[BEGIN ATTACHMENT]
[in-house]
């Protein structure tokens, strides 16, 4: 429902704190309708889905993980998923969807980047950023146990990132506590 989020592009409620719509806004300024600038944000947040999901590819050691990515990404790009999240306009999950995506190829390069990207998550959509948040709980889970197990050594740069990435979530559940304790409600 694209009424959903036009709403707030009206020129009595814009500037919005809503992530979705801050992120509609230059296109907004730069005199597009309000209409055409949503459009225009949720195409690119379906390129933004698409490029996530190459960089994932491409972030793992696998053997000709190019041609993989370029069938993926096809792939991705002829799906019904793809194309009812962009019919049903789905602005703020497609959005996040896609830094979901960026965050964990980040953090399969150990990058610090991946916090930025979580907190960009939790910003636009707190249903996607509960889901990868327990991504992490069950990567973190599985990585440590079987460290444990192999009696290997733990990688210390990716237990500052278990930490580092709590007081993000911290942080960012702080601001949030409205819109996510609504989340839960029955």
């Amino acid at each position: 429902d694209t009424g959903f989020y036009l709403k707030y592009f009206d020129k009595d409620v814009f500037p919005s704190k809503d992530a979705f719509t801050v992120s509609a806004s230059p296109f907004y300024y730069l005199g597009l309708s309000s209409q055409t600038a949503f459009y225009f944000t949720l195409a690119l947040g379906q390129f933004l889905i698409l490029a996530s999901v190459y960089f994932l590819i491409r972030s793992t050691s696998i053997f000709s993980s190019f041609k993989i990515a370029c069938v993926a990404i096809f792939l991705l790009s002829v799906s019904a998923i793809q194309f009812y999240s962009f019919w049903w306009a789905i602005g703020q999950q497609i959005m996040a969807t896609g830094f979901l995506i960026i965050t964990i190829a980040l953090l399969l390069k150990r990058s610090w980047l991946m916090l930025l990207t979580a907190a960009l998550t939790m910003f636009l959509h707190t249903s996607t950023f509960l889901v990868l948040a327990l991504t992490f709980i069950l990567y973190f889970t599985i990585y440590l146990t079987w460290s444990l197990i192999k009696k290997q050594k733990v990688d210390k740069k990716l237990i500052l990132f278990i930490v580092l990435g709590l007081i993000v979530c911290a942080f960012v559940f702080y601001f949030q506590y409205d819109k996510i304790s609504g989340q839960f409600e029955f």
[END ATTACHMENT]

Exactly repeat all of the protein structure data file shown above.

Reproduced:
[in-house]
């Protein structure tokens, strides 16, 4: 429902704190309708889905993980998923969807980047950023146990990132506590 989020592009409620719509806004300024600038944000947040999901590819050691990515990404790009999240306009999950995506190829390069990207998550959509948040709980889970197990050594740069990435979530559940304790409600 694209009424959903036009709403707030009206020129009595814009500037919005809503992530979705801050992120509609230059296109907004730069005199597009309000209409055409949503459009225009949720195409690119379906390129933004698409490029996530190459960089994932491409972030793992696998053997000709190019041609993989370029069938993926096809792939991705002829799906019904793809194309009812962009019919049903789905602005703020497609959005996040896609830094979901960026965050964990980040953090399969150990990058610090991946916090930025979580907190960009939790910003636009707190249903996607509960889901990868327990991504992490069950990567973190599985990585440590079987460290444990192999009696290997733990990688210390990716237990500052278990930490580092709590007081993000911290942080960012702080601001949030409205819109996510609504989340839960029955």
């Amino acid at each position: 429902d694209t009424g959903f989020y036009l709403k707030y592009f009206d020129k009595d409620v814009f500037p919005s704190k809503d992530a979705f719509t801050v992120s509609a806004s230059p296109f907004y300024y730069l005199g597009l309708s309000s209409q055409t600038a949503f459009y225009f944000t949720l195409a690119l947040g379906q390129f933004l889905i698409l490029a996530s999901v190459y960089f994932l590819i491409r972030s793992t050691s696998i053997f000709s993980s190019f041609k993989i990515a370029c069938v993926a990404i096809f792939l991705l790009s002829v799906s019904a998923i793809q194309f009812y999240s962009f019919w049903w306009a789905i602005g703020q999950q497609i959005m996040a969807t896609g830094f979901l995506i960026i965050t964990i190829a980040l953090l399969l390069k150990r990058s610090w980047l991946m916090l930025l990207t979580a907190a960009l998550t939790m910003f636009l959509h707190t249903s996607t950023f509960l889901v990868l948040a327990l991504t992490f709980i069950l990567y973190f889970t599985i990585y440590l146990t079987w460290s444990l197990i192999k009696k290997q050594k733990v990688d210390k740069k990716l237990i500052l990132f278990i930490v580092l990435g709590l007081i993000v979530c911290a942080f960012v559940f702080y601001f949030q506590y409205d819109k996510i304790s609504g989340q839960f409600e029955f």